Fried foods
Again, very rarely.. usually when I am feeling "naughty" or think I deserve something "special". I always have a big salad and extra veggies to help keep things in balance. Again, don't do as I do!

There are probably other modifications between what you read here and what BTVC dictates. Please make your own modifications at your own discretion!


Additional IBD Reading & Reviews

Listen To Your Gut, by Jini Patel Thompson.
Brief review by Mike Simons, 6/24/2000:
This excellent inspirational book describes a whole-body approach to overcoming Crohn's, Ulcerative Colitis, and IBS. Ms. Patel provides a valuable framework of diet, exercise, stress management, and herbal treatments for quick relief of symptoms; she also includes thought-provoking questions in a worksheet format for further exploration of each chapter's concepts. While the author had minimal success with the SCD, (her personal lifestyle was not compatible with spending 'time in the kitchen'--she became "an irritated, angry person") she does recommend a very SCD-like diet throughout the book. My personal recommendation is to read this book after reading Breaking the Vicious Cycle, and assimilate the best of the two books into your own natural healing methods.

More of my review LTYG's web site; stay tuned for Jini's second book: THE IBD REMISSION DIET: Achieving long-term health with an elemental diet & natural supplementation plan.

Positive Options for Crohn's Disease: Self-Help and Treatment, by Joan Gomez, M.D.
Brief review by Mike Simons, 4/20/2001:
Covering the digestive system, signs and symptoms of Crohn's, types of tests and diagnosis, and medicinal and surgical treatment options, readers benefit from Gomez's explanation of digestion, the challenges of nutrition/absorption, and the many medicinal and surgical treatments.

As someone who was looking for an uplifting book with solutions, this book primarily about drugs and surgery disappointed me. One quote early on reads, "Getting the best out of life when you have this illness [Crohn's] means reengineering your whole lifestyle". There really must be a more positive way of saying this! Barely fifteen pages are dedicated to the root cause that diet plays in inflammatory bowel disease. Gomez finally mentions the research of British professor Herman-Taylor but fails to mention the successes found by the case studies done by Elaine Gottschall, author of "Breaking The Vicious Cycle: Intestinal Health Through Diet". My suggestion for future editions: show the reader some positive steps to take. For example, "through a regimen for remission, personal introspection, professional medical assistance, and the inclusion of exercise, support, and whole-body awareness, the patient can join a growing community of people achieving positive results."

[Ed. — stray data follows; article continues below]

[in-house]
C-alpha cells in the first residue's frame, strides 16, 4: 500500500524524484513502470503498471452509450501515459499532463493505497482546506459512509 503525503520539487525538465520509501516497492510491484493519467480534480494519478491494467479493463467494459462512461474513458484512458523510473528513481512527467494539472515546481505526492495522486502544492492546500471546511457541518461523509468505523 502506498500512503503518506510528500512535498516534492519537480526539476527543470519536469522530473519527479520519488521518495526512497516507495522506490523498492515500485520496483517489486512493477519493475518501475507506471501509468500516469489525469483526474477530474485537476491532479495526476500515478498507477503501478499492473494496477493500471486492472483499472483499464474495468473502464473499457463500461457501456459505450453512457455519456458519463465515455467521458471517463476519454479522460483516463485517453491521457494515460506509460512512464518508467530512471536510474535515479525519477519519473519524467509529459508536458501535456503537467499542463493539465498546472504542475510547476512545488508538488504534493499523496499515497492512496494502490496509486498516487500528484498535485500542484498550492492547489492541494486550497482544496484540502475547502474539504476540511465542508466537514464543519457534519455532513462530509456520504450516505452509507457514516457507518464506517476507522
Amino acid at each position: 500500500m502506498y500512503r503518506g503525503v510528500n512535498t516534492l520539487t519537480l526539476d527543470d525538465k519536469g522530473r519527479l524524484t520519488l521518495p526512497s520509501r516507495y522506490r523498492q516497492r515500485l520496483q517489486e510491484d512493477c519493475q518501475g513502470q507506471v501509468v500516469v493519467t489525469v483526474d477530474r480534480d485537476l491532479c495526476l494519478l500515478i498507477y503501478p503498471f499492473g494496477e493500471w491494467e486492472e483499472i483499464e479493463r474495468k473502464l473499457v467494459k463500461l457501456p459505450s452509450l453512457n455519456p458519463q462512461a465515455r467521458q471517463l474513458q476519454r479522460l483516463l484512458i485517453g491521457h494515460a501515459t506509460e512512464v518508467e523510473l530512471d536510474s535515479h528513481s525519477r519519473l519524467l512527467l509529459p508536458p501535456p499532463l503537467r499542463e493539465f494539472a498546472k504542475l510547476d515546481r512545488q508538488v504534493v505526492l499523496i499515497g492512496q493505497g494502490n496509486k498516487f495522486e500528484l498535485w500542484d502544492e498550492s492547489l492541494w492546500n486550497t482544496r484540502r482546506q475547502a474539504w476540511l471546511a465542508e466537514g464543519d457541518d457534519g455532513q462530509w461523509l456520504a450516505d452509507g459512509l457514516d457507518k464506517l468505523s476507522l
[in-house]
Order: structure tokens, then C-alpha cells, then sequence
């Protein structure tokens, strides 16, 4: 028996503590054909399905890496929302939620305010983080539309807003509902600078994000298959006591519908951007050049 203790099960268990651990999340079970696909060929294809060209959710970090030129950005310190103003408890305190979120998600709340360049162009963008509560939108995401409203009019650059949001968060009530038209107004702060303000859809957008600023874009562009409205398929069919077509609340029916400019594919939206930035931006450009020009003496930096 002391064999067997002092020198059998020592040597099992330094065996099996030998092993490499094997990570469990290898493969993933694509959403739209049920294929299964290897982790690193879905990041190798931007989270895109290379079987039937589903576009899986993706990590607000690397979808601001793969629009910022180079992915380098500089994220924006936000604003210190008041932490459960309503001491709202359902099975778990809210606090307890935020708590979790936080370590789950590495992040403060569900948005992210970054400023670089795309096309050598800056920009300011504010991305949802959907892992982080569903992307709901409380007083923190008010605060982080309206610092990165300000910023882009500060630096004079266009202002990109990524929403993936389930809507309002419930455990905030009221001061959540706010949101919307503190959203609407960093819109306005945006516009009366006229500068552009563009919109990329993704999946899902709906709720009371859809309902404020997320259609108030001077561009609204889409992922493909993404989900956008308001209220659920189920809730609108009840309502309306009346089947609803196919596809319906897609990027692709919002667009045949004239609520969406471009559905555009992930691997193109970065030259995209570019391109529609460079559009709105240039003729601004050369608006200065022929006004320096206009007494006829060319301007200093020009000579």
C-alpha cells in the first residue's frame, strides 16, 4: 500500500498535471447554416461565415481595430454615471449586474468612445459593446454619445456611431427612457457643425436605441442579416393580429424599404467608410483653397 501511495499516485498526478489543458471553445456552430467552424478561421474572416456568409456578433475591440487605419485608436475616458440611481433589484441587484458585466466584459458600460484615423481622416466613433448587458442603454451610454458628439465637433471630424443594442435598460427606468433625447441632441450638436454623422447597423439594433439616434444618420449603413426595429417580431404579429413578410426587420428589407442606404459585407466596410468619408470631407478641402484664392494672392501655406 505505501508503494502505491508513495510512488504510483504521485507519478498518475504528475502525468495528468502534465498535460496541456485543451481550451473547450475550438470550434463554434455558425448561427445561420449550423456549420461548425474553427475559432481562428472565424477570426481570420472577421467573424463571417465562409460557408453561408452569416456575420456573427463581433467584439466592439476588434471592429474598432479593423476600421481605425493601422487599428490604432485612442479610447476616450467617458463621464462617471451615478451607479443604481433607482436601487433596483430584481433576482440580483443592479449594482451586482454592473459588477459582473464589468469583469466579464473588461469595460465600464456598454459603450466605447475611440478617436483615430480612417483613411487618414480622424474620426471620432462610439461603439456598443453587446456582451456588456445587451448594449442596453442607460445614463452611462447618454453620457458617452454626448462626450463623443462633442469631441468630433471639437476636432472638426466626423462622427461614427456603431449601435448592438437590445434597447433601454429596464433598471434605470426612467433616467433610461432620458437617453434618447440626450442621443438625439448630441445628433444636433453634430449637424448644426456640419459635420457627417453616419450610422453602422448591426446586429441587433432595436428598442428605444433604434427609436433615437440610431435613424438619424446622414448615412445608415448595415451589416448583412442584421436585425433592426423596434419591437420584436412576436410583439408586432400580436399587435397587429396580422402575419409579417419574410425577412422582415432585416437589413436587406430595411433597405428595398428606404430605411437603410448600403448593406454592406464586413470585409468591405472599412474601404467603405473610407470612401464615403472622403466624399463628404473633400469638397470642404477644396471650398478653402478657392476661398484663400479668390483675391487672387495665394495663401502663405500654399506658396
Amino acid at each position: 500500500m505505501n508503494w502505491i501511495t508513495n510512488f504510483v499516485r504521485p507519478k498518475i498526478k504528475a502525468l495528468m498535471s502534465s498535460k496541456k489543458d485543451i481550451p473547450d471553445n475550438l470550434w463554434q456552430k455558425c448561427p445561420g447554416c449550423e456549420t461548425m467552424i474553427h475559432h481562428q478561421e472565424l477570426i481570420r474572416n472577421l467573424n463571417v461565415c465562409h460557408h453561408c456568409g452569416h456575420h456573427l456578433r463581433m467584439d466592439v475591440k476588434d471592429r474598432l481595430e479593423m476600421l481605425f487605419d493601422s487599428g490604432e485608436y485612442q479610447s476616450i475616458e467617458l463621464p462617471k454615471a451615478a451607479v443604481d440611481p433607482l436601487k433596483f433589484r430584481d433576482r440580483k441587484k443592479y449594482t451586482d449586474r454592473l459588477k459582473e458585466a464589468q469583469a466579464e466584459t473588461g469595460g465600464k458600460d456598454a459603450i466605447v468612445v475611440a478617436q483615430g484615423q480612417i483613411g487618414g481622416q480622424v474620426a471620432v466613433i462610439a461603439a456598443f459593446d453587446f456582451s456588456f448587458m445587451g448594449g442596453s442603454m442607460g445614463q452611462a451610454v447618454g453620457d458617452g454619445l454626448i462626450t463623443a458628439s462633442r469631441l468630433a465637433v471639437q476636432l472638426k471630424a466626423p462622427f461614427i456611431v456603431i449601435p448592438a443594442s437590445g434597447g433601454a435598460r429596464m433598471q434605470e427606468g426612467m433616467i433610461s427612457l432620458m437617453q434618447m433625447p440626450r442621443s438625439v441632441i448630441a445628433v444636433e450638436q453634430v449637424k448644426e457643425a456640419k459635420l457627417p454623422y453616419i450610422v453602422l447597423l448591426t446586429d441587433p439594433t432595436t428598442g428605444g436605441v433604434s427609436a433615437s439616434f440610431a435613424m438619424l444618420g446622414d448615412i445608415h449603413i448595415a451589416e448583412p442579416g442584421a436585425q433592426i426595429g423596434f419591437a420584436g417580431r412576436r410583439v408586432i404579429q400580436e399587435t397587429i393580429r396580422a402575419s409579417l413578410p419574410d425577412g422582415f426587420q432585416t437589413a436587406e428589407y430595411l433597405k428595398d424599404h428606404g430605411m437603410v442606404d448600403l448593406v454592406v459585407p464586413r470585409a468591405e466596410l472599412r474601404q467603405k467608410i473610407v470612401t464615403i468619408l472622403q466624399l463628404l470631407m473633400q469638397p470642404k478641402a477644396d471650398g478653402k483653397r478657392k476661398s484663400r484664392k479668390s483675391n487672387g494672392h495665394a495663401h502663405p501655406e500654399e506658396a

Relax For The Fun Of It: A Cartoon And Audio Guide To Releasing Stress, by Allan Hirsh, M.A.
Brief review by Mike Simons, 11/3/2001:

I recently received this enjoyable and helpful book and audio guide from a fellow IBD friend. Following a busy, eventful workweek I read the book and listened to the audio, and the combination worked wonderfully. It works -- I fell asleep for a few moments the first time I listened to Hirsh’s relaxation guide!

Hirsh is a psychotherapist, trainer, and able cartoonist; his gentle humor and comfortable style make stress management easy and fun. The book’s text provides short, insightful tips and suggestions for managing stress, learning how to relax, increasing creativity, and more. The cartoons poke fun at our everyday selves and serve to reinforce the text. Hirsh’s soothing voice on the audio guide (CD) calmly takes the listener through a series of easy exercises to release stress and relax. One requires less than 20 minutes listening for the CD to work its’ magic. This first-time listener finished feeling calm and refreshed; repeat listeners are assured ever-greater rewards!

Hirsh’s work is geared toward the public at large. Having experienced excellent body workers, yoga instructors, and massage workers in the past, I think it would be interesting to see (and hear) how the book and audio guide would be customized for people with health problems, such as IBD or IBS. For example, it would be interesting to hear some visualization techniques (tips on how to clear the mind, suggested colors, digestive parts to visualize healing, more focus on diaphragmatic breathing).

This book and CD are wonderful for anyone wanting a gentle ‘push’ to relax while traveling on a commuter train, plane, or at home at the end of a busy day.

OK, I read everything, now let me see Flog!

Read on >>
Update, Oct. 2002: Since its creation on April 11, 2000, Flog tracks over 2.5 years of SCD meals! I feel it is getting a bit too repetitive. That is not to say that I won't update Flog. Rather, I intend to update it when there is a new recipe or meal to share. Stay tuned!

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Copyright (C) 2000 - 2002 Mike Simons